Need help with DWV


  #1  
Old 10-20-21, 02:29 PM
C
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Need help with DWV

My plumber backed out on us and have not been able to get any call backs from any others, so looks like we are on our own. I am trying to plan my under slab stuff so we can pour.
The drain seems pretty straight forward, but the venting has me confused. See plumbing layout below. Note we will have two sinks in the master bath, plan shows one. Also we have a one room loft directly above both bathrooms, so hopefully can vent around that room?

Questions:
1. What fixtures should/can I combine to vent together?
2. Do all vent pipes need to connect under slab close the all p-traps then come up a wall?

thanks for any advice and help



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  #2  
Old 10-21-21, 04:00 PM
Z
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I'd lay it out something like this. Red indicates vents.


Other notes:
* Vents on exterior walls are difficult to deal with once you get to the roof. You may not have a choice for the kitchen, but the laundry should certainly go up an interior wall if possible
* 2" vents for each bathroom sinks. That covers the toilet and shower/tub. 3" vent is not required in the bath
 
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Old 10-21-21, 05:29 PM
C
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Wow thanks for the diagram, it really helps to see it. So 3Ē is not required for toilet vents, just drain?
Should I combine the kitchen sink and washer vents in the attic and vent just those through the roof? Or can they attach to the bathroom vents also?
thanks for your help.
 
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Old 10-22-21, 04:49 AM
P
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The answer to your questions is in the plumbing code. Since you are going to be doing the work I strongly suggest that you actually read it since there are numerous potential pitfalls if you are not prepared.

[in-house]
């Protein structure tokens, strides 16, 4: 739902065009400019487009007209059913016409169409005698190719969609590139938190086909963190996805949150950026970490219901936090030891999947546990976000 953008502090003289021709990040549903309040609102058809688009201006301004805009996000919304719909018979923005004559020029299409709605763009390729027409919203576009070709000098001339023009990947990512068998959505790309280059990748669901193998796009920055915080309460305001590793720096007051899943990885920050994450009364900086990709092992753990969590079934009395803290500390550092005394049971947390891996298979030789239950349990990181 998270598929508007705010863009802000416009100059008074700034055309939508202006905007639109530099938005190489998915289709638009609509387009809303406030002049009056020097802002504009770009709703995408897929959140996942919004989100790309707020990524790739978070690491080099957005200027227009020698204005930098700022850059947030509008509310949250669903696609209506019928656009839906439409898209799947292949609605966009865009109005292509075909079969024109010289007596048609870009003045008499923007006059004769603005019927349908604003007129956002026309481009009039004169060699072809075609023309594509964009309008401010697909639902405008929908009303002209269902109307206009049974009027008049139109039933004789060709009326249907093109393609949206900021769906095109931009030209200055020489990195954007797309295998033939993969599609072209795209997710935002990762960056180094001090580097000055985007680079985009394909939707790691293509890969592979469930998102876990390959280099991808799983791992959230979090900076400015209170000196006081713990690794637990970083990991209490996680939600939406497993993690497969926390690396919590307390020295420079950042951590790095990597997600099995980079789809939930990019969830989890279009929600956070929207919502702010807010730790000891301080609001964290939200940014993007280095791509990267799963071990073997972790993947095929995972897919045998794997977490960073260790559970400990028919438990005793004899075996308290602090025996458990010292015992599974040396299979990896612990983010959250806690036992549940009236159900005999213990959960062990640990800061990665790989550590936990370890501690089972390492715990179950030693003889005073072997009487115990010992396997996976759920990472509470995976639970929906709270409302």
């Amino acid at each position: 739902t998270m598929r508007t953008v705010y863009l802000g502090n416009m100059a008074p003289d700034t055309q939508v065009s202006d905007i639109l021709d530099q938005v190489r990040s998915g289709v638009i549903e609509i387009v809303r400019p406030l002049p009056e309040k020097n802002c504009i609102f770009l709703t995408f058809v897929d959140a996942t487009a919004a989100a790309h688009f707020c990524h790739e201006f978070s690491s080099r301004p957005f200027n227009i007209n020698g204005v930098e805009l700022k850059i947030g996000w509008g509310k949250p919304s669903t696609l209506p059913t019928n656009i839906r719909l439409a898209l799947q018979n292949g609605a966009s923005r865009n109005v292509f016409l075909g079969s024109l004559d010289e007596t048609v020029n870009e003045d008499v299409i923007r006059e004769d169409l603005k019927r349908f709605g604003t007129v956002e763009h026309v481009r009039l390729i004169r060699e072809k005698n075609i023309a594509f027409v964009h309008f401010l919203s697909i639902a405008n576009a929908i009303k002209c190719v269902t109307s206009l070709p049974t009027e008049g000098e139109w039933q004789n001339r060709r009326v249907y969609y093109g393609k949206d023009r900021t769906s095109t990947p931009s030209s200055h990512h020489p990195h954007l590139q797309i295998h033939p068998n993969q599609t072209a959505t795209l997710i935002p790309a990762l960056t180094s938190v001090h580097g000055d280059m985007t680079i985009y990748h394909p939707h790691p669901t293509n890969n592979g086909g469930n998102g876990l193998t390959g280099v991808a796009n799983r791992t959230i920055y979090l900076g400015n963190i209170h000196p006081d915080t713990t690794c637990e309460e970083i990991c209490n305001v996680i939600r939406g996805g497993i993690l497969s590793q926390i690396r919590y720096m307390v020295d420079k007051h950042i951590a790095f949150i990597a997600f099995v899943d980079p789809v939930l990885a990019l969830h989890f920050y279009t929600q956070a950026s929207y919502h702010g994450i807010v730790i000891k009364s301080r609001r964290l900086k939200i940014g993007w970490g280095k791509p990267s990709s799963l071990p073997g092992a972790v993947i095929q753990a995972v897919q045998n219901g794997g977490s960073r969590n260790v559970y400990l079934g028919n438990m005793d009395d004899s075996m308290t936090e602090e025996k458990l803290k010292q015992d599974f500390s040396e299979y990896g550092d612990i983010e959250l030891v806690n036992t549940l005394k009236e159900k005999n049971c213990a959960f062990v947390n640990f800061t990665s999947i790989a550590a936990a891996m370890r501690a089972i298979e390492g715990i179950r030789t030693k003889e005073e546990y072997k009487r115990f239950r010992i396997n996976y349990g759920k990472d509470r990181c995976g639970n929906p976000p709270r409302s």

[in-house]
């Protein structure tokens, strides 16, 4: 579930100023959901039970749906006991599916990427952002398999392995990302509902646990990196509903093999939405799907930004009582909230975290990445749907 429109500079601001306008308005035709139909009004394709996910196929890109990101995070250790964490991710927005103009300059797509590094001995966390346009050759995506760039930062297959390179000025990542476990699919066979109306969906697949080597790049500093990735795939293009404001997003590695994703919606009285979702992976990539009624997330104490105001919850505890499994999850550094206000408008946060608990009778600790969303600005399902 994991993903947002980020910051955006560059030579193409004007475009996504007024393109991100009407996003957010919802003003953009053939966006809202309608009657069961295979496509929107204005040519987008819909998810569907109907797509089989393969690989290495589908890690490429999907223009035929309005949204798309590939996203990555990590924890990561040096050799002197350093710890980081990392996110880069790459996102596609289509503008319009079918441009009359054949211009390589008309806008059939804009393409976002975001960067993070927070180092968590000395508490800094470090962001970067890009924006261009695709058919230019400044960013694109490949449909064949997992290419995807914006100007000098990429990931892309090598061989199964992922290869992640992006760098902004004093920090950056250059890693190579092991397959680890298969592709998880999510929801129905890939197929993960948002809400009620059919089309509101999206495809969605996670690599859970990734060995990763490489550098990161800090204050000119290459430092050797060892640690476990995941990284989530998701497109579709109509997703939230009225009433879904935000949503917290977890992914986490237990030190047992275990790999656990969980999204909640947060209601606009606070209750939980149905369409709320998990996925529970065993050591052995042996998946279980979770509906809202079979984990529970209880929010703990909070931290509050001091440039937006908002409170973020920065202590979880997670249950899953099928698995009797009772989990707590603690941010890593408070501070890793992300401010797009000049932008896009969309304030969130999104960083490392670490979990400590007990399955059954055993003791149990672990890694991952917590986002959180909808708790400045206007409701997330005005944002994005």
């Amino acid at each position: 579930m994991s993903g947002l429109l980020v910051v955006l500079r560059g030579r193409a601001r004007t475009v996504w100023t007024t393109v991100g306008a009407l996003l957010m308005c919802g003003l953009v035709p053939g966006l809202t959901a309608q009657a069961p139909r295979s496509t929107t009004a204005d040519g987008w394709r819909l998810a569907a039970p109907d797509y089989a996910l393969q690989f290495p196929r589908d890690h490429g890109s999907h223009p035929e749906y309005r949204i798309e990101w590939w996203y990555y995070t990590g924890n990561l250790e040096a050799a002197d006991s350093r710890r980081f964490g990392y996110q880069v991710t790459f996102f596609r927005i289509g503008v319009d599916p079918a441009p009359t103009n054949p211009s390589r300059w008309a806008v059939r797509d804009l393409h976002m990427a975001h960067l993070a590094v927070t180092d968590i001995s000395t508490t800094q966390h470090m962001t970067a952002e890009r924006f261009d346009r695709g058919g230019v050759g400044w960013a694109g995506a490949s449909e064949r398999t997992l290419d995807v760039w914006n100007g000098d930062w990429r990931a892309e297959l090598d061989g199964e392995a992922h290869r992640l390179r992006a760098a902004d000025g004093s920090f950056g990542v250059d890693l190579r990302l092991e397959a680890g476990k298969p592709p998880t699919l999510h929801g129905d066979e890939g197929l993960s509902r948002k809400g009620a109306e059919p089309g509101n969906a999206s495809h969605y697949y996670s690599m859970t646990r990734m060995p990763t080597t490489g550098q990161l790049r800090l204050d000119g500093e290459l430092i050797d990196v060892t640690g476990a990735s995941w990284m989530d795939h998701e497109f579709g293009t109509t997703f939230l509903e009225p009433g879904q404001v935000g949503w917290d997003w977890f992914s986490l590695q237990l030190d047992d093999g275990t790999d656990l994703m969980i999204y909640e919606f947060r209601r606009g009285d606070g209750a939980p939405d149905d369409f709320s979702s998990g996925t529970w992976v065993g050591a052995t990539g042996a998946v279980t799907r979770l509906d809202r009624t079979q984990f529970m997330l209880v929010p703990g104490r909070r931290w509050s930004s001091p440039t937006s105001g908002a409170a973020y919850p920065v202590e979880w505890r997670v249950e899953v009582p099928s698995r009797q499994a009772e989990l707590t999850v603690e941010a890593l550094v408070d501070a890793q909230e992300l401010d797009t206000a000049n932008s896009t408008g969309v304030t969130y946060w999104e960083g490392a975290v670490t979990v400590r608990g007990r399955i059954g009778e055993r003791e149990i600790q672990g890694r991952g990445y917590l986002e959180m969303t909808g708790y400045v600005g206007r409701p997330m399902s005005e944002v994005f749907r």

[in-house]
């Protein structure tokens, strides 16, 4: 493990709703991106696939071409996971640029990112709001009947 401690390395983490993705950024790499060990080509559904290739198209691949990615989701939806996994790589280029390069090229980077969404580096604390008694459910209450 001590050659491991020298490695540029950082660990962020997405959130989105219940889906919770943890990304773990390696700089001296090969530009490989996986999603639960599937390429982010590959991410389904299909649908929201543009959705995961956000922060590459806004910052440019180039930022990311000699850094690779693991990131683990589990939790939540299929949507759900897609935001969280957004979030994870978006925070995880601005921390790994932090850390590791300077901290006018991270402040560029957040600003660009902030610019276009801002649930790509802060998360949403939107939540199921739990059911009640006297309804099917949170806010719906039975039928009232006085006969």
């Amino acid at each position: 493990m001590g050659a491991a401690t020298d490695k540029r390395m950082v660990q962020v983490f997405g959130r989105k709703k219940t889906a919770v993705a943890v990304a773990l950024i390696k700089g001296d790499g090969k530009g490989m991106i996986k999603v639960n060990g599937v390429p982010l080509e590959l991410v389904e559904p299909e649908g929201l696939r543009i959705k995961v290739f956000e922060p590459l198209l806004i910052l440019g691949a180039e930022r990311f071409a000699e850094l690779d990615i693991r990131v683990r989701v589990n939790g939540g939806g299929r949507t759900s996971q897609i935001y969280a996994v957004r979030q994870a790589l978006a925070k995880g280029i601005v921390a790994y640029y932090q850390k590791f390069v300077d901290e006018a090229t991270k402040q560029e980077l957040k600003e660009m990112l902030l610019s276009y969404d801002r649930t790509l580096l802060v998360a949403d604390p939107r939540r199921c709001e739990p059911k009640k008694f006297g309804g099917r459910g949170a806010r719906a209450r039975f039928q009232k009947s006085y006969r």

You can use different size vent pipes depending on your needs. Each pipe has the capacity to handle multiple fixtures. For example, a 2" vent pipe can handle up to 24 fixture units. Each bathroom sink counts as one, a tub or shower counts as two, and a modern toilet three. The code also specifies the maximum distance the vent connection can be from the trap it is protecting. The distance varies depending on the size of the pipe.

Venting is one area that many people screw-up so it will pay to be educated up front. Another area that catches many people is when to use "sanitary T's" versus "Wye's".

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On a side note. You did not say where you are located but I try to avoid piping on exterior walls as much as possible because of the freezing risk it poses. And, as Zorfdt mentioned dealing with vent pipes in an exterior wall is a pain. If your vents are located in the interior of the home they can more easily be combined in the attic to minimize the pentrations through the roof.
 
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  #5  
Old 10-22-21, 05:58 AM
C
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Thanks Pilot, yes venting does seem to be where Iím most confused. Iím probably over thinking it which I tend to do. I have been reading through the IPC code and the Louisiana Plumbing Code. I am in extreme south Louisiana, so freezing isnít a major problem. Also my exterior walls are getting closed cell spray foam.
I think I was confusing the 3Ē toilet drain with vent size. Thanks for the help. Iím trying to learn before I do.
 
 

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